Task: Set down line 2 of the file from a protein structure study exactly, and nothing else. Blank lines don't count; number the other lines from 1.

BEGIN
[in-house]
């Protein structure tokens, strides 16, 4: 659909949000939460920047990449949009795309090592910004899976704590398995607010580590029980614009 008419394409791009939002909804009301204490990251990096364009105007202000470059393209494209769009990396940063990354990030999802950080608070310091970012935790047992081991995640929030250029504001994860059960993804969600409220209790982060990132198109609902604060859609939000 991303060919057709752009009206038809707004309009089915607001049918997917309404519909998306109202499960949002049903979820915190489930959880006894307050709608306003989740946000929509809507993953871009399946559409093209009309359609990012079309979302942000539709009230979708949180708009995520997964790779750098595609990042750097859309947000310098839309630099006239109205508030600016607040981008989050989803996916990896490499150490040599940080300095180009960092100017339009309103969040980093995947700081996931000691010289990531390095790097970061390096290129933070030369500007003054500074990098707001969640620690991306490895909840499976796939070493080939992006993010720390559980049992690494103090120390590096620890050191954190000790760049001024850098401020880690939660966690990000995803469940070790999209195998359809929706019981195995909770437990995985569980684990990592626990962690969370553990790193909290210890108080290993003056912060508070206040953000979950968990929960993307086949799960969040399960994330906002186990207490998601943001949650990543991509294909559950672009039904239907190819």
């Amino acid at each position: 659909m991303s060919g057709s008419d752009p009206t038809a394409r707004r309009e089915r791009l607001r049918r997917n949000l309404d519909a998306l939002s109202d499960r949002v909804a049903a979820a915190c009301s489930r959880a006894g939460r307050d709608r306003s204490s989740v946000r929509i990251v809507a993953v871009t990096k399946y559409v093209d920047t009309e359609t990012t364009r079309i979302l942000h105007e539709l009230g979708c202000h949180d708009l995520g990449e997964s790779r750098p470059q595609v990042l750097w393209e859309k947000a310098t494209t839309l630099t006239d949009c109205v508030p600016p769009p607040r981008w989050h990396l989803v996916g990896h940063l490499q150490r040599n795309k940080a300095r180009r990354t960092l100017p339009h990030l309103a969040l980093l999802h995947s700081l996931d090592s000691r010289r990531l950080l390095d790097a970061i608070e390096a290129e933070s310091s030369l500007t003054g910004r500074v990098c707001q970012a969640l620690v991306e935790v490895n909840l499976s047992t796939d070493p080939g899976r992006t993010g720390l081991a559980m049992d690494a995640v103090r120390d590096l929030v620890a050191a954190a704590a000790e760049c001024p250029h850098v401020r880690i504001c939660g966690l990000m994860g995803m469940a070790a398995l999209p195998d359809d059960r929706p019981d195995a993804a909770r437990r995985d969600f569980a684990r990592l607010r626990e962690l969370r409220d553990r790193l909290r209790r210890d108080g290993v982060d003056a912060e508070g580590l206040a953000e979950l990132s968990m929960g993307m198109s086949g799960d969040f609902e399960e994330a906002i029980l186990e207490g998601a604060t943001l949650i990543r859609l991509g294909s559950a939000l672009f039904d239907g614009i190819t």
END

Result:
């Protein structure tokens, strides 16, 4: 659909949000939460920047990449949009795309090592910004899976704590398995607010580590029980614009 008419394409791009939002909804009301204490990251990096364009105007202000470059393209494209769009990396940063990354990030999802950080608070310091970012935790047992081991995640929030250029504001994860059960993804969600409220209790982060990132198109609902604060859609939000 991303060919057709752009009206038809707004309009089915607001049918997917309404519909998306109202499960949002049903979820915190489930959880006894307050709608306003989740946000929509809507993953871009399946559409093209009309359609990012079309979302942000539709009230979708949180708009995520997964790779750098595609990042750097859309947000310098839309630099006239109205508030600016607040981008989050989803996916990896490499150490040599940080300095180009960092100017339009309103969040980093995947700081996931000691010289990531390095790097970061390096290129933070030369500007003054500074990098707001969640620690991306490895909840499976796939070493080939992006993010720390559980049992690494103090120390590096620890050191954190000790760049001024850098401020880690939660966690990000995803469940070790999209195998359809929706019981195995909770437990995985569980684990990592626990962690969370553990790193909290210890108080290993003056912060508070206040953000979950968990929960993307086949799960969040399960994330906002186990207490998601943001949650990543991509294909559950672009039904239907190819």